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Slime moulds head for space

Four slime moulds, strange single-celled organisms without brains, will accompany French astronaut Thomas Pesquet when he blasts off for the International Space Station on 22 April. On board, Pesquet will use them for various experiments, which will also be carried out back on Earth by thousands of French school students, with the assistance of France’s space agency CNES and the CNRS.

Posté le 12-04-2021 | 15:04

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More eco-friendly, cost-effective membranes for seawater desalination

Demographic growth, droughts: access to drinking water is a major public health issue. New seawater desalination membranes could help reduce costs while preserving the environment, explains Mihail Barboiu, member of the Montpellier-based Institut Européen des Membranes, who coordinated this research.

Posté le 05-04-2021 | 08:04

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Lalibela: a city dug in a rock

Eleven churches carved from a rock, centuries of history and a mystery that remains. An ambitious research programme tries to unveil the complex past of Lalibela, the largest christian site in Africa, located in Ethiopia. The ongoing research will also help preserve this fragile heritage for future generations.

Posté le 30-03-2021 | 08:03

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"The pandemic has shown that not all lives are equal"

In the past year, the Covid-19 pandemic has claimed the lives of more than 2.6 million people. The restrictive measures imposed by government authorities to limit the propagation of the virus raise the question of the price are we willing to pay to save a human life. Didier Fassin, a sociologist, anthropologist and physician who divides his time between France and the US, shares his views.

Posté le 30-03-2021 | 08:03

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Covid-19 variants are a game-changer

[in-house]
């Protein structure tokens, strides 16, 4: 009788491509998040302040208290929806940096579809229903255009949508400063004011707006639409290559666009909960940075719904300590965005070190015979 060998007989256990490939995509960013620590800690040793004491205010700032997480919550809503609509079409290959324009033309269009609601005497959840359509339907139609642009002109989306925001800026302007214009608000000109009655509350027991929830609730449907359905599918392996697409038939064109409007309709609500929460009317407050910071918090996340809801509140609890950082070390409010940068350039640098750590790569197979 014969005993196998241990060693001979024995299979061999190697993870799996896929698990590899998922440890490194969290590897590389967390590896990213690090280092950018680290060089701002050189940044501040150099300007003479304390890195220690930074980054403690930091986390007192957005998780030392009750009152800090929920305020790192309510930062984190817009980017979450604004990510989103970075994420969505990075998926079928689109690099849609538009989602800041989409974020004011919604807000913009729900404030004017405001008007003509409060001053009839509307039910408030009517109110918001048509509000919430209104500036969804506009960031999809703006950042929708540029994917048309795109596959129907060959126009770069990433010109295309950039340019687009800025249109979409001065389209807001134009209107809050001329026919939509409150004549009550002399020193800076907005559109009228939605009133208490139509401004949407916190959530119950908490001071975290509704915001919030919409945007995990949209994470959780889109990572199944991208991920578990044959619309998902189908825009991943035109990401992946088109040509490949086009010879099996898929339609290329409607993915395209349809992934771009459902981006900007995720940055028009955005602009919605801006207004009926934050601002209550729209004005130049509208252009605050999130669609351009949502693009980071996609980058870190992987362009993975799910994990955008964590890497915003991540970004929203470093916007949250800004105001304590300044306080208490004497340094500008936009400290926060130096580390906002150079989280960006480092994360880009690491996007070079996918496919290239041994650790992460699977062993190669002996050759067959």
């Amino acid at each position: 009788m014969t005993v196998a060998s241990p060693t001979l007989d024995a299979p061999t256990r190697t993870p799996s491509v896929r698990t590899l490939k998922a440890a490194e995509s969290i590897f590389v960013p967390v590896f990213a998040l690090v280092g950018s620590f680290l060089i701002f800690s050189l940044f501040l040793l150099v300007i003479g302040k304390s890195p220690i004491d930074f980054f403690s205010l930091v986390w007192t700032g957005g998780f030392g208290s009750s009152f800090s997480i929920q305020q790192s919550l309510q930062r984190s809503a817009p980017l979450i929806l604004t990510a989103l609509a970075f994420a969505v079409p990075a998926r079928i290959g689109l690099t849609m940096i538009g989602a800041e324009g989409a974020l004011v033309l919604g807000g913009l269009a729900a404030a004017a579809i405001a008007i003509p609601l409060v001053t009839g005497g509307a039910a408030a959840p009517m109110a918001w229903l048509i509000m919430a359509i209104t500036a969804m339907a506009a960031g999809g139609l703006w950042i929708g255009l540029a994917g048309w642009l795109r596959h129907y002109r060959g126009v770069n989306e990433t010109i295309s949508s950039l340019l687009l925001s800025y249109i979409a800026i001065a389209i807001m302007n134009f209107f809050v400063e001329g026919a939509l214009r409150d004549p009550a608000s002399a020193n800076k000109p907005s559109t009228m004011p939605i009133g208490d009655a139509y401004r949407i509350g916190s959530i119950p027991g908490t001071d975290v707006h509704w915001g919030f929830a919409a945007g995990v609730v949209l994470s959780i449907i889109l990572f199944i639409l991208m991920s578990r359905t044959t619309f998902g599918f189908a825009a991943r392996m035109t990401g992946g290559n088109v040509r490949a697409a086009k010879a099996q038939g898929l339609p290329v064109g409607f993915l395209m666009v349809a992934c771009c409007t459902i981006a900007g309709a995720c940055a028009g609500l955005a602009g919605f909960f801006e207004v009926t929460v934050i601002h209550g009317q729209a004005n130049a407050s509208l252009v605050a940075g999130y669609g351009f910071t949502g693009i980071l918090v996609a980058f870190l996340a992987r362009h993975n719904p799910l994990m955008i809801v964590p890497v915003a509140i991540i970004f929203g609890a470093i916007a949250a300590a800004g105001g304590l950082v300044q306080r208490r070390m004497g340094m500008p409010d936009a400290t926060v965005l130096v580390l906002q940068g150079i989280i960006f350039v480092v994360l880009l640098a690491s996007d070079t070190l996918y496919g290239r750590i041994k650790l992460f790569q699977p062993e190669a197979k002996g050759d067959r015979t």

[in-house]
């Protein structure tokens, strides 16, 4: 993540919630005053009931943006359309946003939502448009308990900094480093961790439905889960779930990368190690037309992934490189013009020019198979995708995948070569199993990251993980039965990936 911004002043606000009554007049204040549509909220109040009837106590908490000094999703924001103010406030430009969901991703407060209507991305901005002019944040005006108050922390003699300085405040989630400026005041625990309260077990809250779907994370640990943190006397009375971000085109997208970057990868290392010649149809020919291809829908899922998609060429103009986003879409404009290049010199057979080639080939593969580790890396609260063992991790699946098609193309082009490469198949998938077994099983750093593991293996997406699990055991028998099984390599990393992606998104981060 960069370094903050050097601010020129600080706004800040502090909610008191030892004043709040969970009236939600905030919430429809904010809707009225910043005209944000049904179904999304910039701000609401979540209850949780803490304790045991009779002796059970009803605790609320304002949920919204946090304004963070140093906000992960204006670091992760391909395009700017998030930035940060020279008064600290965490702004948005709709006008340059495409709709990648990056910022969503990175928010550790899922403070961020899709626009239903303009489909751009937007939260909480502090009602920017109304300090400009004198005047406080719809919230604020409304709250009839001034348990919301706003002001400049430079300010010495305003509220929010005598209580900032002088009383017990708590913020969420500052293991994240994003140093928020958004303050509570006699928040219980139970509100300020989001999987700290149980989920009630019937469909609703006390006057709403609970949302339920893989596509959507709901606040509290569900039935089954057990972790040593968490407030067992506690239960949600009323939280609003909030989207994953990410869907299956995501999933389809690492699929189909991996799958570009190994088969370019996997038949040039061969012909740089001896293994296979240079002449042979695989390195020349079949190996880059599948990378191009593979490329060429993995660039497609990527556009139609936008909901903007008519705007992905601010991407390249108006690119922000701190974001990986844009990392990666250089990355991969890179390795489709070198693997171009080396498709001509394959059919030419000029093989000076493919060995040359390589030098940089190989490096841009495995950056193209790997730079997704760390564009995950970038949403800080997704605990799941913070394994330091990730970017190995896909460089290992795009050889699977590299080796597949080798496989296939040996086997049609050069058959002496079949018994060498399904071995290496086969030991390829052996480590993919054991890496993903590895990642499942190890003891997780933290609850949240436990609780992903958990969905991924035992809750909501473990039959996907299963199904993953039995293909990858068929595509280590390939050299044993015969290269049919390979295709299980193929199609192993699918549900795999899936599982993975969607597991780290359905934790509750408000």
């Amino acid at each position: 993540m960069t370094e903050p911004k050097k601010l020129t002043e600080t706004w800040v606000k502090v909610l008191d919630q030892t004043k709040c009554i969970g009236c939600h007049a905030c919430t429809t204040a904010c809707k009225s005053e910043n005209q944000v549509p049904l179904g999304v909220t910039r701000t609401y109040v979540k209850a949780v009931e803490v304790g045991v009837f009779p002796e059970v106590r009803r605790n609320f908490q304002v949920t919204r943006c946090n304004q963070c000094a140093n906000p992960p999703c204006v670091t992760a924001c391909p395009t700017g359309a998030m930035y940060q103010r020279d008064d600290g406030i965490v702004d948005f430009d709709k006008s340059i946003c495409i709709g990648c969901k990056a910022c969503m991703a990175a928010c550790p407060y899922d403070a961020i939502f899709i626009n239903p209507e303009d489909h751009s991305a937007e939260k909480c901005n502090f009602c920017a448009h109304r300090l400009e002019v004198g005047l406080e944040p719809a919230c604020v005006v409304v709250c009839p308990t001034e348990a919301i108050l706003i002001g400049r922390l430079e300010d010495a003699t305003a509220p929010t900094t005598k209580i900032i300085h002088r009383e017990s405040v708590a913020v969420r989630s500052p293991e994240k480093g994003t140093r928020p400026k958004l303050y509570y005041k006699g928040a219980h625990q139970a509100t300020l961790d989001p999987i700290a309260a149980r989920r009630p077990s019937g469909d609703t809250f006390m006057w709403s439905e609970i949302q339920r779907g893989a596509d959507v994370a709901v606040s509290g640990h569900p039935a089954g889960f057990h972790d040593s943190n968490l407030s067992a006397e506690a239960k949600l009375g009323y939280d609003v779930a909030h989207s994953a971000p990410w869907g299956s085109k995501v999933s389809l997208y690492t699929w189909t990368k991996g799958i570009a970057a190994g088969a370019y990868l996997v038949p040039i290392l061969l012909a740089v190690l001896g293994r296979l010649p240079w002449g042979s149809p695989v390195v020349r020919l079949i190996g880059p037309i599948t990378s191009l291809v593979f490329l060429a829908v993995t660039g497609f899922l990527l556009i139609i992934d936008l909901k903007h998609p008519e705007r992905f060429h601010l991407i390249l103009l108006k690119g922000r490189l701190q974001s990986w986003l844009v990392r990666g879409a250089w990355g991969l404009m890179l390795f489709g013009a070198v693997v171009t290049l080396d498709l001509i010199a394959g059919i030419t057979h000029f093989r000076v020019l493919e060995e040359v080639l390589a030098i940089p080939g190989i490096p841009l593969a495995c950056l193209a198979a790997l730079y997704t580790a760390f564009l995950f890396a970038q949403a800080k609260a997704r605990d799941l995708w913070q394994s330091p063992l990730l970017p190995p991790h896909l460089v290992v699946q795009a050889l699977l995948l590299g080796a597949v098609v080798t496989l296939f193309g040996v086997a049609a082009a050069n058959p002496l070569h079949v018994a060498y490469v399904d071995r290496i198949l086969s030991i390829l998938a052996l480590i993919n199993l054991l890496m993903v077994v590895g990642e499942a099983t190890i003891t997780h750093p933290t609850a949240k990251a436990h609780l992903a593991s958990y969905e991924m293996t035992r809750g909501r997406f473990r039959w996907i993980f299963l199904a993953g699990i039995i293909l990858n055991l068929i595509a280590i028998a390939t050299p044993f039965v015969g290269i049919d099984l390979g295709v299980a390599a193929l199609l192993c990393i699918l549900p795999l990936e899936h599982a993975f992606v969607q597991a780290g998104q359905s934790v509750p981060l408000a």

More contagious and sometimes resistant to antibodies, some SARS-CoV-2 variants are gradually replacing the original strains. While this virus, which appeared recently in humans, is adapting to its new host, scientists from numerous disciplines are relentlessly monitoring its evolution.

Posté le 30-03-2021 | 08:03

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The Middle Ages brought Epicurus out of the underworld

Heretic and a slave to desire or radical ascetic and paragon of virtue: who was the real Epicurus? Retracing the history of representations of Epicureanism, the CNRS philosopher Aurélien Robert shows that the Middle Ages played an important role in rehabilitating a Greek philosopher who had been deprecated and caricatured since antiquity.

Posté le 29-03-2021 | 08:03

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Child survivors told of the Rwandan genocide

Based on the testimonies of orphans who escaped the genocide of the Tutsis in Rwanda in 1994, the historian Hélène Dumas offers a unique perspective on this key event of the 20th century.

Posté le 23-03-2021 | 20:03

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Reinventing computer science for quantum computing

To revolutionise computing, as the very first quantum computers have raised hopes of doing, researchers must meet exciting challenges, such as writing new informatics, and limiting the many errors still made by these ultra-powerful machines.

Posté le 16-03-2021 | 21:03

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The extraordinary fate of cells

Is detecting Alzheimer’s disease and certain cancers at an earlier stage, or testing the efficacy of treatments before they are prescribed the stuff of science fiction? Maybe not. To understand why a disease sets in and mimic its course in vitro, scientists are now examining the life and fate of our cells, step by step.

Posté le 15-03-2021 | 21:03

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“Perpetrators of incest lead otherwise normal lives”

The recent accusations levied against French constitutional lawyer Olivier Duhamel illustrate how, despite being taboo, incest is actually quite common in our society. The anthropologist Dorothée Dussy has looked into the issue for years and reveals how perpetrators lead otherwise ordinary lives, far from the image of monsters preying on the young.

Posté le 10-03-2021 | 08:03

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